People sign their names for all kinds of things in all kinds of places. Invoices, leases and contracts, to name a few. Maybe they will write every letter of their name. Maybe they’ll scribble something vaguely resembling letters. Maybe they’ll dot their i’s with a heart or a star.
These signatures are rarely examined. Except when a person votes in a state like Washington which has all elections by mail.
“Signature is one of the main tools for us to be able to validate this…the person who signed, returned and completed this ballot is who they claim to be,” said Stuart Holmes, acting chief electoral officer for the Secretary of State’s Office.
Compared to the total number of votes cast, the rate of rejected ballots is relatively low. For example, in 2020, Washington election officials rejected less than 1%. However, nearly 24,000 votes were erased due to signature incompatibilities.
Rejection rates varied from county to county, according to the auditor’s report released in February. Franklin County rejected the most, rejecting 1.5% of ballots, and Columbia County rejected the least, just 0.04%.
Young voters were almost three times more likely to have their ballot rejected than older voters in Washington. And ballots cast by new voters were five times more likely to be challenged than those cast by people who had already voted. Black voters (2.49%) were contested at four times the rate of white voters (0.63%).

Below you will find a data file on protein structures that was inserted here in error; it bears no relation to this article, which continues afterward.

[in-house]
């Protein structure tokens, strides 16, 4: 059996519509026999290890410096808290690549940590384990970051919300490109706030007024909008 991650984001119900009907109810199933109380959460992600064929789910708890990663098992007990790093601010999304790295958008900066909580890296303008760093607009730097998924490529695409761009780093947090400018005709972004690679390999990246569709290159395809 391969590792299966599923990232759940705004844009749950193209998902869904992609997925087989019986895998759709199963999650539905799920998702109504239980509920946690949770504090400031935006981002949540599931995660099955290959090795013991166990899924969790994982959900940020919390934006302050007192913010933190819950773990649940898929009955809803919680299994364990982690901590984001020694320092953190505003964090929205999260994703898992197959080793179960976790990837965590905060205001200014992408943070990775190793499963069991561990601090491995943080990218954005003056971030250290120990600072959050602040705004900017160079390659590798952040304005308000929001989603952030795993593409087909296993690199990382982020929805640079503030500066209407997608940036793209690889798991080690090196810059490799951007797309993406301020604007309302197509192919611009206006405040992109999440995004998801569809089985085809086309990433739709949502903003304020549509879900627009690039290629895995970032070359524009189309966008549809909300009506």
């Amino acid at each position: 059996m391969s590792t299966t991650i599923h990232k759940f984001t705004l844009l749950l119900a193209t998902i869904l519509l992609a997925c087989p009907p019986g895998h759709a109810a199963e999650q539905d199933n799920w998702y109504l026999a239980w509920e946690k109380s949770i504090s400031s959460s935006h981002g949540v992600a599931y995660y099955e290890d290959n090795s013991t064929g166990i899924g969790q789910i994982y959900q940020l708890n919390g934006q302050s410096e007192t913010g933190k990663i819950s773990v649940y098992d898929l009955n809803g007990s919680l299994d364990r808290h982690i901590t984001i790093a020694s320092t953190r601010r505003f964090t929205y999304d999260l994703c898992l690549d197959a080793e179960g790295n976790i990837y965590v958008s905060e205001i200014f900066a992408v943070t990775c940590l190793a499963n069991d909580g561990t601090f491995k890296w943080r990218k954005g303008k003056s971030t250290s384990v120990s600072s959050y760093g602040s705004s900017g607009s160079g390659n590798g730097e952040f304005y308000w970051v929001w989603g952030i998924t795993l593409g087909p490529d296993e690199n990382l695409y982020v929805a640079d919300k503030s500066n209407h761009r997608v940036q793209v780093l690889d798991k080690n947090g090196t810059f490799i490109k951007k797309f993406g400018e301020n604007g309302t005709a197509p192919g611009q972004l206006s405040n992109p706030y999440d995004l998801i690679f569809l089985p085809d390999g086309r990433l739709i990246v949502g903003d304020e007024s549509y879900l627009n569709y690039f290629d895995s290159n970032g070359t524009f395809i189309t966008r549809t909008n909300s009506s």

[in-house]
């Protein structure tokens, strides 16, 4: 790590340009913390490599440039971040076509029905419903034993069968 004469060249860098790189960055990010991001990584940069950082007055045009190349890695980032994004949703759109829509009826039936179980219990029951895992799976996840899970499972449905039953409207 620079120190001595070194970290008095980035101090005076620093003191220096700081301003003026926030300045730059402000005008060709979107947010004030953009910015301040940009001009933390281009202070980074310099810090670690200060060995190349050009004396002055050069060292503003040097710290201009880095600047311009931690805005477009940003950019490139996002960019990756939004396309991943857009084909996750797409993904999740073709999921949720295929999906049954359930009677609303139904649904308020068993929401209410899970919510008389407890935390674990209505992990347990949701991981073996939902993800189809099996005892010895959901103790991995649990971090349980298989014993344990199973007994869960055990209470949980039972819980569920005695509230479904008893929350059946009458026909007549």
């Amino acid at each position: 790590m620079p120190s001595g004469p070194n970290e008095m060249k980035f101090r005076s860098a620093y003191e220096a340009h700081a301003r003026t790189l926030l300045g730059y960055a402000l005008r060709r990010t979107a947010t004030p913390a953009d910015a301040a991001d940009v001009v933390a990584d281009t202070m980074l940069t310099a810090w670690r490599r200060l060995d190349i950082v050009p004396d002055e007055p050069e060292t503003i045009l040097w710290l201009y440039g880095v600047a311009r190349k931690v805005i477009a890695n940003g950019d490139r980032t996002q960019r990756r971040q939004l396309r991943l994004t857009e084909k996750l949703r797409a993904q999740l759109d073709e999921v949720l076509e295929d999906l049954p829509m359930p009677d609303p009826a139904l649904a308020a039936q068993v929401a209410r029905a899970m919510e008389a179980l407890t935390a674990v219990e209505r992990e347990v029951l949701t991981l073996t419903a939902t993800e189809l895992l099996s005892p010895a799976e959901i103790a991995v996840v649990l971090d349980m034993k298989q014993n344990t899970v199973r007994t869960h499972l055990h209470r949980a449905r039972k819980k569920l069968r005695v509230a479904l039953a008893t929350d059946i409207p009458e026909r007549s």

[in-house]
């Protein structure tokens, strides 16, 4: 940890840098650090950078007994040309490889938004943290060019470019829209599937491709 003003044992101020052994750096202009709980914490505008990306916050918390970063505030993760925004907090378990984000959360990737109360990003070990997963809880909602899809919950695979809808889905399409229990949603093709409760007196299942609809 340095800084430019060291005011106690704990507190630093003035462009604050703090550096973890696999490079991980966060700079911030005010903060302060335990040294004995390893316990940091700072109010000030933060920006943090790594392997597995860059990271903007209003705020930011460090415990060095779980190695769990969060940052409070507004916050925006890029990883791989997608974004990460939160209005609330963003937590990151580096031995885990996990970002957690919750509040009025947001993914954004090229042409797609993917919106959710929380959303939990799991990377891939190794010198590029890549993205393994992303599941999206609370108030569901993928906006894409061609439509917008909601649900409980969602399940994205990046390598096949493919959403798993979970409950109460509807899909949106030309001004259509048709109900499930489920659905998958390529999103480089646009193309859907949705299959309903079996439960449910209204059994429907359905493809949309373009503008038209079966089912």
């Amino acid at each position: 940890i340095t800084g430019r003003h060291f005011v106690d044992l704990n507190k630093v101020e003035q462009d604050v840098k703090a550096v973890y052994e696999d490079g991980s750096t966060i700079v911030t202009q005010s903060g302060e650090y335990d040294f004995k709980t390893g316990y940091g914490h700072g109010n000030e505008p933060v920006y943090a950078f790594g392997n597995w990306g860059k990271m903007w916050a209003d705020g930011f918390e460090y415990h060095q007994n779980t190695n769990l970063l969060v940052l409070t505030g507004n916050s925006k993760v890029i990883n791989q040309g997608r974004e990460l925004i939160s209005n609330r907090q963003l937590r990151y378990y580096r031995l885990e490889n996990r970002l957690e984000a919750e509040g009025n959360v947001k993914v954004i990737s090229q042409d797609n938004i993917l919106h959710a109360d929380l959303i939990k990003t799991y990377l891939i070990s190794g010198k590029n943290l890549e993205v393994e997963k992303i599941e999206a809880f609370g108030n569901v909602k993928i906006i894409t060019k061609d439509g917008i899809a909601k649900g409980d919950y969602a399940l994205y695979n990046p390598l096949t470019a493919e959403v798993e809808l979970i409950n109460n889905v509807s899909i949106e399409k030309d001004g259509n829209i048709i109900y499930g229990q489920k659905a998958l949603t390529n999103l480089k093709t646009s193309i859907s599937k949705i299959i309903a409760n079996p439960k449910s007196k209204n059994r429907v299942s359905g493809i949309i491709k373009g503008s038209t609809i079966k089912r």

In King County, non-English speakers were more likely to have their ballots rejected, despite translation of election materials into Spanish, Chinese, Korean and Vietnamese. (In September, the King County Elections Office made budget requests to add Somali and Russian to this list.)
Sometimes simple changes can lead to dramatic improvements. In Oregon, officials ensured that voters did not have to physically travel to an election office to process their ballot. They can simply post a signed statement. As a result, between the 2016 and 2020 general elections, the number of ballots rejected for signature issues dropped by 5%, according to the Portland Tribune.
Washington already allows voters to return signed statements by mail or, as in the case of King County, by email.
“Something we stress to our constituents all the time is ‘Track your ballot, track your ballot.’ It’s really easy,” said King County election spokesperson Halei Watkins. .
Even with best practices in place, no matter how easy and accessible you make voting, “I think we have to be careful that we’re going to get to 100 percent,” said Snohomish County Auditor Garth Fell. There will always be rejected ballots, and at least in some cases rightly so, he said. Reviewing signatures is subject to human error, said Hamilton, the election attorney.